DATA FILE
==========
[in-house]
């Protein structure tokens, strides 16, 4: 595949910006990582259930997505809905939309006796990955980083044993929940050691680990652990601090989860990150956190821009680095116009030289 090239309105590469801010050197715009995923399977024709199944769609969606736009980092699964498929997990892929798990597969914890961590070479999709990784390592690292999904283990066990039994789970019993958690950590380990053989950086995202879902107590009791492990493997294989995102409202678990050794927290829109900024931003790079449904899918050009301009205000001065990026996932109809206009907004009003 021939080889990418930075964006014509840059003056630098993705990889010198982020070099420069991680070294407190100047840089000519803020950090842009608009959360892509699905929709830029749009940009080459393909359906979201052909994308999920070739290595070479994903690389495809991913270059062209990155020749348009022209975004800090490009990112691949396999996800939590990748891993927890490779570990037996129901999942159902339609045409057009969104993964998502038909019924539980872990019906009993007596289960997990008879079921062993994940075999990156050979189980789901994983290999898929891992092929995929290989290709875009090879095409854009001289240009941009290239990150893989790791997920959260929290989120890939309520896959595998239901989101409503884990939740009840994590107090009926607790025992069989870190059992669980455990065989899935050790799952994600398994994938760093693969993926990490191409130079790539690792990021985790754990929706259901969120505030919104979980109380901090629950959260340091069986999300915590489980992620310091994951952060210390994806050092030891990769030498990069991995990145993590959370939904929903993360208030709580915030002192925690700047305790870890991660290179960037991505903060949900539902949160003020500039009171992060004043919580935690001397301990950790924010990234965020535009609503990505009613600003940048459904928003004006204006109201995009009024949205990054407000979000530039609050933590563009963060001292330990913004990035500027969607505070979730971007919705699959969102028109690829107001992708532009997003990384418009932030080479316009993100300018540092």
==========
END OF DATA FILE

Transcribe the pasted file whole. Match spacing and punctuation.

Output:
[in-house]
């Protein structure tokens, strides 16, 4: 595949910006990582259930997505809905939309006796990955980083044993929940050691680990652990601090989860990150956190821009680095116009030289 090239309105590469801010050197715009995923399977024709199944769609969606736009980092699964498929997990892929798990597969914890961590070479999709990784390592690292999904283990066990039994789970019993958690950590380990053989950086995202879902107590009791492990493997294989995102409202678990050794927290829109900024931003790079449904899918050009301009205000001065990026996932109809206009907004009003 021939080889990418930075964006014509840059003056630098993705990889010198982020070099420069991680070294407190100047840089000519803020950090842009608009959360892509699905929709830029749009940009080459393909359906979201052909994308999920070739290595070479994903690389495809991913270059062209990155020749348009022209975004800090490009990112691949396999996800939590990748891993927890490779570990037996129901999942159902339609045409057009969104993964998502038909019924539980872990019906009993007596289960997990008879079921062993994940075999990156050979189980789901994983290999898929891992092929995929290989290709875009090879095409854009001289240009941009290239990150893989790791997920959260929290989120890939309520896959595998239901989101409503884990939740009840994590107090009926607790025992069989870190059992669980455990065989899935050790799952994600398994994938760093693969993926990490191409130079790539690792990021985790754990929706259901969120505030919104979980109380901090629950959260340091069986999300915590489980992620310091994951952060210390994806050092030891990769030498990069991995990145993590959370939904929903993360208030709580915030002192925690700047305790870890991660290179960037991505903060949900539902949160003020500039009171992060004043919580935690001397301990950790924010990234965020535009609503990505009613600003940048459904928003004006204006109201995009009024949205990054407000979000530039609050933590563009963060001292330990913004990035500027969607505070979730971007919705699959969102028109690829107001992708532009997003990384418009932030080479316009993100300018540092």